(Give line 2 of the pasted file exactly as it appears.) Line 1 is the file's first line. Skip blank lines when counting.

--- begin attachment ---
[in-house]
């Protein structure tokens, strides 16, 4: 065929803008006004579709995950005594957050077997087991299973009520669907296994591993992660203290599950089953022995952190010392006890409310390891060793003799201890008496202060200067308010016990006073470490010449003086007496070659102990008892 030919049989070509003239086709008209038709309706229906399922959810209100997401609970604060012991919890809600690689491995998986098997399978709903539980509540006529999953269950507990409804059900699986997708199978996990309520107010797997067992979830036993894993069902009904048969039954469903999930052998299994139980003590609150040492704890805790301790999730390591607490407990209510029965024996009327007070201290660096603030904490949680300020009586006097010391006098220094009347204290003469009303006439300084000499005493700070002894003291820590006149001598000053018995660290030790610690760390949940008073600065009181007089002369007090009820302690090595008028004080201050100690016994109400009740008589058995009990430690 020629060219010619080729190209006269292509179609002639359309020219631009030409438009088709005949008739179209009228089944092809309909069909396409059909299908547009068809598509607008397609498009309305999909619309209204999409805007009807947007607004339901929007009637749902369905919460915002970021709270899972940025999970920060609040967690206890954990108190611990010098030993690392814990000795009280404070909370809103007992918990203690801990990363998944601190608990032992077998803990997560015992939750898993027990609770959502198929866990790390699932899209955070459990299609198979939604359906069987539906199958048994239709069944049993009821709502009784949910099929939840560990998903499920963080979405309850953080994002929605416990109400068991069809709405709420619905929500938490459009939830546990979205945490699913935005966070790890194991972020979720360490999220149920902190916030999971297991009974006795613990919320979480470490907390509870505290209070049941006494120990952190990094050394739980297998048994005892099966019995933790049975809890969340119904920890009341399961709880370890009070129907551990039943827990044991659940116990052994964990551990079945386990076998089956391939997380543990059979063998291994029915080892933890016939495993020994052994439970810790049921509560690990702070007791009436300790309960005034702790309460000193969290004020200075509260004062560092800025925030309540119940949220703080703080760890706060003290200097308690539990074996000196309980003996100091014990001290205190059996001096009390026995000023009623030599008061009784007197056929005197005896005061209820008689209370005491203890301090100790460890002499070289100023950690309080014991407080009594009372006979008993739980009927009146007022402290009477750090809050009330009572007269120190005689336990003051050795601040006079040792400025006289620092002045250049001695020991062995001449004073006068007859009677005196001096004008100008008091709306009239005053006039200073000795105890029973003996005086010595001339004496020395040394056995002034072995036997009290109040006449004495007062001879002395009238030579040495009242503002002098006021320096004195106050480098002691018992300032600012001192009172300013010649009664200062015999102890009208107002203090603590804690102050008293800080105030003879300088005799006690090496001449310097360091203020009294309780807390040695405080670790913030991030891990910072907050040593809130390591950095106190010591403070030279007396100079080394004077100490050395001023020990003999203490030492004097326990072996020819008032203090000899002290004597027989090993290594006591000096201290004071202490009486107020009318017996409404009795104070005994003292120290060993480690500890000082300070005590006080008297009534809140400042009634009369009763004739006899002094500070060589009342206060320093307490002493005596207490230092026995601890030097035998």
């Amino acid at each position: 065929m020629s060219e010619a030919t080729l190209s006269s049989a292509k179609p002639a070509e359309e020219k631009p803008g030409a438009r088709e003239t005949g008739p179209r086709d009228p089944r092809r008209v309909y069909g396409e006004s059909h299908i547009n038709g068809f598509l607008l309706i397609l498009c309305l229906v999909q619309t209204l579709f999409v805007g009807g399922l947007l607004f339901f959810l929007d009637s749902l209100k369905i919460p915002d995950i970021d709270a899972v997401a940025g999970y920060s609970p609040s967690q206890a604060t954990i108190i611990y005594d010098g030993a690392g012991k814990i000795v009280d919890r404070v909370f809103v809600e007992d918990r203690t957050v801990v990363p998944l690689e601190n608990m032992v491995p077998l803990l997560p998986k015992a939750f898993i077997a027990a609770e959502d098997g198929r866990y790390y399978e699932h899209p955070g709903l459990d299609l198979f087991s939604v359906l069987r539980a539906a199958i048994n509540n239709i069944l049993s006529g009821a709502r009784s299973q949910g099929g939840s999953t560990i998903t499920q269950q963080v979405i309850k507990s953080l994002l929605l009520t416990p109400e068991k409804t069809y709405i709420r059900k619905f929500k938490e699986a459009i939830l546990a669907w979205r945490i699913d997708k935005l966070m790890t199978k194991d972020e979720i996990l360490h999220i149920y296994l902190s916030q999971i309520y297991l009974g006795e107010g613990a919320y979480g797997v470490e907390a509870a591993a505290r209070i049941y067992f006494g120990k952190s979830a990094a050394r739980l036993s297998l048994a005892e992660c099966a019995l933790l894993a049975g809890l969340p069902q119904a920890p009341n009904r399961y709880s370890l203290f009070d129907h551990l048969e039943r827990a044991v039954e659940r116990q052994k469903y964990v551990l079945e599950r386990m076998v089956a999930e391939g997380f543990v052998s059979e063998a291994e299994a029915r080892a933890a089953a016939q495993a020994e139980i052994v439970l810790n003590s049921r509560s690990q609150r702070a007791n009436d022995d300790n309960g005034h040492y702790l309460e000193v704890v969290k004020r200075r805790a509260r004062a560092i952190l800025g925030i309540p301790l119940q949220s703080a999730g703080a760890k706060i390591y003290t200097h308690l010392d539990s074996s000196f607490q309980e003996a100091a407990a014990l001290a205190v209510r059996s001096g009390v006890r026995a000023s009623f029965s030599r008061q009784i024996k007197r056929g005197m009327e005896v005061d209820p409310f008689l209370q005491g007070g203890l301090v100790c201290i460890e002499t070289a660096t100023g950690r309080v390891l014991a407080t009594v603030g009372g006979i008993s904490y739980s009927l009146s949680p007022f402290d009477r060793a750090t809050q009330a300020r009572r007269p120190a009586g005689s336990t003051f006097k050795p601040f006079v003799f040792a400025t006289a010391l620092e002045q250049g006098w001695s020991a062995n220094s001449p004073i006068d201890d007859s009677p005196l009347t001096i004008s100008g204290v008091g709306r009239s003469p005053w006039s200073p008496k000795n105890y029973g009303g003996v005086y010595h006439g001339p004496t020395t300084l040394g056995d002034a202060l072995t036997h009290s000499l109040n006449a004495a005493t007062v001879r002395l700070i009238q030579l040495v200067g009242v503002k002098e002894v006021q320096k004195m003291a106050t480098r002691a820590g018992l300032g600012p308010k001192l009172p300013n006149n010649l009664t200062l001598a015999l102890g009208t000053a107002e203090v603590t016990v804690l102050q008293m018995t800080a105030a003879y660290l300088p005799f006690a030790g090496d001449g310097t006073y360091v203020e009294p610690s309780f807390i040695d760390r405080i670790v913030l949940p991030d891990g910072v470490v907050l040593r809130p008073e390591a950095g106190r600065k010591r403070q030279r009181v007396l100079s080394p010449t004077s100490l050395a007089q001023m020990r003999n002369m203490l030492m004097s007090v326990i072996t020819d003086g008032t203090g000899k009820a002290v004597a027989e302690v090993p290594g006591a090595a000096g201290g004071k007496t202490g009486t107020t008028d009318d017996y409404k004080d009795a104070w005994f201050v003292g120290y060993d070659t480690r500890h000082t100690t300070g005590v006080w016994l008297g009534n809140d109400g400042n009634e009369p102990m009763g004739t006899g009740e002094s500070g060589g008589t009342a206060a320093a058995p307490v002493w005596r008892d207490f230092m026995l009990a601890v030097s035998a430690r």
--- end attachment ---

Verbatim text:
């Protein structure tokens, strides 16, 4: 065929803008006004579709995950005594957050077997087991299973009520669907296994591993992660203290599950089953022995952190010392006890409310390891060793003799201890008496202060200067308010016990006073470490010449003086007496070659102990008892 030919049989070509003239086709008209038709309706229906399922959810209100997401609970604060012991919890809600690689491995998986098997399978709903539980509540006529999953269950507990409804059900699986997708199978996990309520107010797997067992979830036993894993069902009904048969039954469903999930052998299994139980003590609150040492704890805790301790999730390591607490407990209510029965024996009327007070201290660096603030904490949680300020009586006097010391006098220094009347204290003469009303006439300084000499005493700070002894003291820590006149001598000053018995660290030790610690760390949940008073600065009181007089002369007090009820302690090595008028004080201050100690016994109400009740008589058995009990430690 020629060219010619080729190209006269292509179609002639359309020219631009030409438009088709005949008739179209009228089944092809309909069909396409059909299908547009068809598509607008397609498009309305999909619309209204999409805007009807947007607004339901929007009637749902369905919460915002970021709270899972940025999970920060609040967690206890954990108190611990010098030993690392814990000795009280404070909370809103007992918990203690801990990363998944601190608990032992077998803990997560015992939750898993027990609770959502198929866990790390699932899209955070459990299609198979939604359906069987539906199958048994239709069944049993009821709502009784949910099929939840560990998903499920963080979405309850953080994002929605416990109400068991069809709405709420619905929500938490459009939830546990979205945490699913935005966070790890194991972020979720360490999220149920902190916030999971297991009974006795613990919320979480470490907390509870505290209070049941006494120990952190990094050394739980297998048994005892099966019995933790049975809890969340119904920890009341399961709880370890009070129907551990039943827990044991659940116990052994964990551990079945386990076998089956391939997380543990059979063998291994029915080892933890016939495993020994052994439970810790049921509560690990702070007791009436300790309960005034702790309460000193969290004020200075509260004062560092800025925030309540119940949220703080703080760890706060003290200097308690539990074996000196309980003996100091014990001290205190059996001096009390026995000023009623030599008061009784007197056929005197005896005061209820008689209370005491203890301090100790460890002499070289100023950690309080014991407080009594009372006979008993739980009927009146007022402290009477750090809050009330009572007269120190005689336990003051050795601040006079040792400025006289620092002045250049001695020991062995001449004073006068007859009677005196001096004008100008008091709306009239005053006039200073000795105890029973003996005086010595001339004496020395040394056995002034072995036997009290109040006449004495007062001879002395009238030579040495009242503002002098006021320096004195106050480098002691018992300032600012001192009172300013010649009664200062015999102890009208107002203090603590804690102050008293800080105030003879300088005799006690090496001449310097360091203020009294309780807390040695405080670790913030991030891990910072907050040593809130390591950095106190010591403070030279007396100079080394004077100490050395001023020990003999203490030492004097326990072996020819008032203090000899002290004597027989090993290594006591000096201290004071202490009486107020009318017996409404009795104070005994003292120290060993480690500890000082300070005590006080008297009534809140400042009634009369009763004739006899002094500070060589009342206060320093307490002493005596207490230092026995601890030097035998």